Bear led me by the arın, insisting that I looked But now I must conduct you into my dwelling most charmingly, and beseeching me to make a -Do, I will begin yet farther off. There, on that looking glass of his eyes. I was obliged to be so Hill, in Smaland, several miles off, whence I first very uncourteous as to reply that they were quite looked into the valley where Rosenvik lies, be too small for that purpose; on which accouni, hold a dust-covered carriage, within which sits he declared they were only the brighter, and then the Bear and his little wife. That little wife looks opened the door of tne ballroom. forth with curiosity, for before her lies a valley “Now,” exclaimed I, in a kind of lively debeautiful in the light of evening. Green woods spair, “if you take me to a ball, you Bear, I'll stretch out below, and surround crystal lakes; make you dance with me.” corn-fields in silken waves encircle gray mount “With a world of pleasure !" cried he; and in ains, and white buildings gleam out with friend- the saine moment we iwo stood in the hall, when ly aspects among the trees. Here and there, from my terror was considerably abated by finding that the wool-covered heights, pillars of sinoke ascend the great room contained merely a number of to the clear evening heaven; they might have cleanly-dressed servants, men and women, who bren mistaken for volcanoes, but they were only leaped about lustily with one another, and who peaceful scedjen. Truly it was beautiful, and I were so occupied with their dancing as scarcely was charined; I bent myself forward, and was lo perceive us. Lars Anders led me to the upthinkiog on a certain happy, natural family in per end of the roo.n, where I saw, sitting upon a Paradise, one Adam and Eve, when suddenly the nigh seat, a very tall and strong built gentlewom. Bear laid his great paws upon me, and held me an, who was playing with remarkable lervoar so tight, that I was nearly giving up the ghost, upon a violin, and beating tine to her music with wbile he kissed me, and besought me to find pleas- great power. Upon her head was a tall and extraare in what was here. I was the least in the world ordinary cap, wnich I may as well call a helmet, angry, but, as I knew the heart-impulse of this because this idea came into my head at the first embrace, I made myself tolerably contented. glance, and, atier all, I can find no better naine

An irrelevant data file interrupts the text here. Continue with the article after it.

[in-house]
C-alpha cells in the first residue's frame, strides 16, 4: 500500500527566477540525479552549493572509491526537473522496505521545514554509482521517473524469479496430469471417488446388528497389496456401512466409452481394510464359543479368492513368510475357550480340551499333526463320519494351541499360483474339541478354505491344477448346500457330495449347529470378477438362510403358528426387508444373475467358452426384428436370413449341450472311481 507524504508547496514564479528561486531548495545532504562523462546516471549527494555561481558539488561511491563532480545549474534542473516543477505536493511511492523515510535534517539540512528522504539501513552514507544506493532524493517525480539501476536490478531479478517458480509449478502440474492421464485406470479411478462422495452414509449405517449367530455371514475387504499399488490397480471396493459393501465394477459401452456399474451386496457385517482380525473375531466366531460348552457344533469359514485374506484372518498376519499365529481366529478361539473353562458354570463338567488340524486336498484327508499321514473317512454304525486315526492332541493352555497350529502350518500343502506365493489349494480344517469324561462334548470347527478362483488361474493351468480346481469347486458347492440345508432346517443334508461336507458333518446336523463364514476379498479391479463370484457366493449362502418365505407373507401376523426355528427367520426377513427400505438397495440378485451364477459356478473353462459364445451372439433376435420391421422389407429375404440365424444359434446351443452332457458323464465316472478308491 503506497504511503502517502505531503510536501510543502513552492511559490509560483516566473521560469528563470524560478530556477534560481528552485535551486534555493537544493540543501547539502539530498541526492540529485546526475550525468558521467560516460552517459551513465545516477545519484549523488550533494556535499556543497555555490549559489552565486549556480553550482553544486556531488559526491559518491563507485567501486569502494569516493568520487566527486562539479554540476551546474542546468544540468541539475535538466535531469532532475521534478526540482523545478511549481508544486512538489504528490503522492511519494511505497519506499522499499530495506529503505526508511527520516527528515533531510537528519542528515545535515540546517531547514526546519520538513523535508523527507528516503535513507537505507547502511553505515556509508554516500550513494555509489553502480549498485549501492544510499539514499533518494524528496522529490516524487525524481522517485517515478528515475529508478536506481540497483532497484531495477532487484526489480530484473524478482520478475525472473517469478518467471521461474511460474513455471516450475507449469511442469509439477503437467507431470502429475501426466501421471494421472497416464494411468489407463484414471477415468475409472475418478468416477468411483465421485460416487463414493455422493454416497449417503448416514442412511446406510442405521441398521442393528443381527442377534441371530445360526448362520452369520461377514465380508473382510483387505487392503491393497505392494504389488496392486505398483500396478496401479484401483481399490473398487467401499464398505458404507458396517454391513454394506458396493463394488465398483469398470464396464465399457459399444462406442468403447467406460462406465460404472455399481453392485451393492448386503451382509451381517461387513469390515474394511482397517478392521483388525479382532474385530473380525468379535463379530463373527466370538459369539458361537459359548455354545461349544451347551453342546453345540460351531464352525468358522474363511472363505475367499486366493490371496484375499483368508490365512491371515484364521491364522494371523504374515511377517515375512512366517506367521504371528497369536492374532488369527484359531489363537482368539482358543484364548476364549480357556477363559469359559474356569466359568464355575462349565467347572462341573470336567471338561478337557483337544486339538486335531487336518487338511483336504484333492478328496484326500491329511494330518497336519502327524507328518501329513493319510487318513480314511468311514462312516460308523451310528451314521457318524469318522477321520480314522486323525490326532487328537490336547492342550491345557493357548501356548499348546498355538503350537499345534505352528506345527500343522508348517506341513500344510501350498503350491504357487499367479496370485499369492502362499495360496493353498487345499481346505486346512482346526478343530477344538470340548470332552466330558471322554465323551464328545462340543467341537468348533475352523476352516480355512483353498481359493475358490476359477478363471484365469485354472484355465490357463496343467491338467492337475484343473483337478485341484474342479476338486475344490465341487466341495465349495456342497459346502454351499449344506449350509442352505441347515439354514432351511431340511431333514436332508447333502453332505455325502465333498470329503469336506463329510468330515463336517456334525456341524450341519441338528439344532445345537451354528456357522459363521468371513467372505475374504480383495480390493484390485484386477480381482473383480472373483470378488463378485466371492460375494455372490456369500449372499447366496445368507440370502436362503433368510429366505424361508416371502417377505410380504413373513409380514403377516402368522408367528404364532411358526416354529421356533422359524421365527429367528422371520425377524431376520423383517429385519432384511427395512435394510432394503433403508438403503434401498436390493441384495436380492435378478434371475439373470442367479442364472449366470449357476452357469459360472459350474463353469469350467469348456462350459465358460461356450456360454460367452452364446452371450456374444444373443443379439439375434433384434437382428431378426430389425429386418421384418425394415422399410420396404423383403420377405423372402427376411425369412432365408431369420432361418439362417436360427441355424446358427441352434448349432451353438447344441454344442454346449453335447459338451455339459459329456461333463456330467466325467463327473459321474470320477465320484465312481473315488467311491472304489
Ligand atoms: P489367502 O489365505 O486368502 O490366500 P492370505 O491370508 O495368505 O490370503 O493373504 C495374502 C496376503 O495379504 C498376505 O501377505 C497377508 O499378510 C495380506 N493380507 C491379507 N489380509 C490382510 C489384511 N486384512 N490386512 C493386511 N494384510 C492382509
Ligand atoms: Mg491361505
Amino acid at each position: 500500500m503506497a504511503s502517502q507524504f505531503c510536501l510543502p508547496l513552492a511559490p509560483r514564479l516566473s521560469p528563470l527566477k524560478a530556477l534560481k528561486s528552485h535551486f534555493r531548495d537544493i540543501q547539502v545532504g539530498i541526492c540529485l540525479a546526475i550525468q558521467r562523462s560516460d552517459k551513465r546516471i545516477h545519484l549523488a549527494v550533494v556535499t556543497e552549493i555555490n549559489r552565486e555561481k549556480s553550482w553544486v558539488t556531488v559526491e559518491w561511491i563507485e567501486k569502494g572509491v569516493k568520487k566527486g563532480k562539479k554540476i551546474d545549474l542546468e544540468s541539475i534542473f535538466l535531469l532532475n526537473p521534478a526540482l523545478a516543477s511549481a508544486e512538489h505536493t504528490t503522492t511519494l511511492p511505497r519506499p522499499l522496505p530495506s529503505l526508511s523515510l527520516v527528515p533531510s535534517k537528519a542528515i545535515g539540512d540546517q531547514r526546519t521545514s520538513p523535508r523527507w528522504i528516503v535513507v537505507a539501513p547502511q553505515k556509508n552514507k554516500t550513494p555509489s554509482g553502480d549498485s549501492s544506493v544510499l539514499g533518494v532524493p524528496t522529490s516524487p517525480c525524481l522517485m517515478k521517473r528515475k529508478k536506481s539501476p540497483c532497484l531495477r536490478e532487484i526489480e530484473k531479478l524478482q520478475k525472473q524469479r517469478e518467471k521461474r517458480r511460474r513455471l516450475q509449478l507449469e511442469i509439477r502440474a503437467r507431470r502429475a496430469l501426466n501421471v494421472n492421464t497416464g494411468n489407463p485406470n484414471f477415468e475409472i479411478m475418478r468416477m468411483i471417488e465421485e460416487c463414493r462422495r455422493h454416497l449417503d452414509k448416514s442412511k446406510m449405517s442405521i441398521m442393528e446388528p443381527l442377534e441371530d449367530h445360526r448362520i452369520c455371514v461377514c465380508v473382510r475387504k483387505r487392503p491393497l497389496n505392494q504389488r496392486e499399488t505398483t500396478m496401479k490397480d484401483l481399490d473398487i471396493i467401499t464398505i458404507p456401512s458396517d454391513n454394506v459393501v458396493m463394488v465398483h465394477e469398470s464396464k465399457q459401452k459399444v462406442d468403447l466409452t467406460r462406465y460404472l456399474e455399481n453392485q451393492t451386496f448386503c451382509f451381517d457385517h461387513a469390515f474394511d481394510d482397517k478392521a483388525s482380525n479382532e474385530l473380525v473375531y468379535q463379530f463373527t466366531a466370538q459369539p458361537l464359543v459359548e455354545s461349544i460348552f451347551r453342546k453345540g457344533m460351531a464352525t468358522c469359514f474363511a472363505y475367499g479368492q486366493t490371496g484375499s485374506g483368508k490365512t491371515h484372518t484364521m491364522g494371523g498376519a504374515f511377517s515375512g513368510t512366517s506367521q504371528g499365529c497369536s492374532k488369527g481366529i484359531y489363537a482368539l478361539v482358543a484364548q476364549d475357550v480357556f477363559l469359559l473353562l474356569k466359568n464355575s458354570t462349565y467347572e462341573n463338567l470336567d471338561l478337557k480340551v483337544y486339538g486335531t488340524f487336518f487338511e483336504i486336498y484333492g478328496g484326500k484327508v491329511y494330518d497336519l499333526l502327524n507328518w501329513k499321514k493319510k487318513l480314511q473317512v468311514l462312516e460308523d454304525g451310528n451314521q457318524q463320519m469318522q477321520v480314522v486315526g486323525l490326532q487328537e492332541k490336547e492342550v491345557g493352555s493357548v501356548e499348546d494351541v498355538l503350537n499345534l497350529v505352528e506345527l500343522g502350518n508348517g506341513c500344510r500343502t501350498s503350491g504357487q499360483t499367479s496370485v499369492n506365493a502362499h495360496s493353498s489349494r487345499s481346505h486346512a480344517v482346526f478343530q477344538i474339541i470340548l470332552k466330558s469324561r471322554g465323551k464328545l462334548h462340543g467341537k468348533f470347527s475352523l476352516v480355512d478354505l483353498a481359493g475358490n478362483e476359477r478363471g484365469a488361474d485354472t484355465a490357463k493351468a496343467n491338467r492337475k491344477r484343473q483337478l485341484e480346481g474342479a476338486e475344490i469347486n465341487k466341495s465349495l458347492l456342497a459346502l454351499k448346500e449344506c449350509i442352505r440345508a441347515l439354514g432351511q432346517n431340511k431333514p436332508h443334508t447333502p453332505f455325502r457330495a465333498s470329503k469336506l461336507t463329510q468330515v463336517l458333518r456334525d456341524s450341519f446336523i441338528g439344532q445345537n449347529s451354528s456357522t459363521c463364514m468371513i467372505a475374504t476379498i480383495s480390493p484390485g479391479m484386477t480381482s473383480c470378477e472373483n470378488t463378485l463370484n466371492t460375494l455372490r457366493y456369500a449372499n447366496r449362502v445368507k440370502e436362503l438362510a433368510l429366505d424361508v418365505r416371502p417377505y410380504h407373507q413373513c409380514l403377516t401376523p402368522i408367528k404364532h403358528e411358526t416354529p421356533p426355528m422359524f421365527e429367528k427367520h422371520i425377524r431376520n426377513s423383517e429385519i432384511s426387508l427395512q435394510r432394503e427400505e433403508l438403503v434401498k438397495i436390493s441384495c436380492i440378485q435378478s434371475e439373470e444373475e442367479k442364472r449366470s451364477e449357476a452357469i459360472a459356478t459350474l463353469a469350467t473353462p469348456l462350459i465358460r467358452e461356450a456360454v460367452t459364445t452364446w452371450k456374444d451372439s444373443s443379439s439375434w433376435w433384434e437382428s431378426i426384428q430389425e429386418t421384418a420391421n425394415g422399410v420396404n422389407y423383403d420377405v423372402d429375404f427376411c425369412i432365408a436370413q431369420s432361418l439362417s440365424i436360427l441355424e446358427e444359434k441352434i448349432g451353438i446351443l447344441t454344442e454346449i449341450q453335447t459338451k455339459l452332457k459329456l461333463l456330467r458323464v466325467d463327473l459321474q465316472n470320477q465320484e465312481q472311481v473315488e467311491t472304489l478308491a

Here, then, in this valley lay my stationary tur it. This was the Generalin (wife of the Genhome, here lived my new family, here lay Rosen-eral) Mansfield, stepmother of my husband, Ma · vik, bere should I and my husband live together. chere mere, of who n I had heard so much. We descended the hill, and the carriage rolled She turned instantly her large dark brown eyes rapidly along the level road, while, as we advan- upon us, ceased playing, laid down her violin, ced, he told whose property was this and whose and arose with a proud bearing, but with, at the Was that, whether near or remole. All was to me same tiine, a happy and open countenance. I like a dream, out of which I was suddenly awoke treinbled a liule, inade a deep courtesy, and kissed by bis saying, with a peculiar accent, “ Here her hand; in return, she kissed my forehead, and, hives Ma cuire mère ;” and at the same moment for a moment, lo sked on me so keenly as comthe carriage drove into a courtyard, and drew up pelled me to cast down my eyes; whereupon she at the door of a large, handsome stone house. kissed me most cordially on mouth and forehead,
" What, must we alight here?" I asked. and embraced me as warmly as her stepson. “Yes, my love," was bis reply.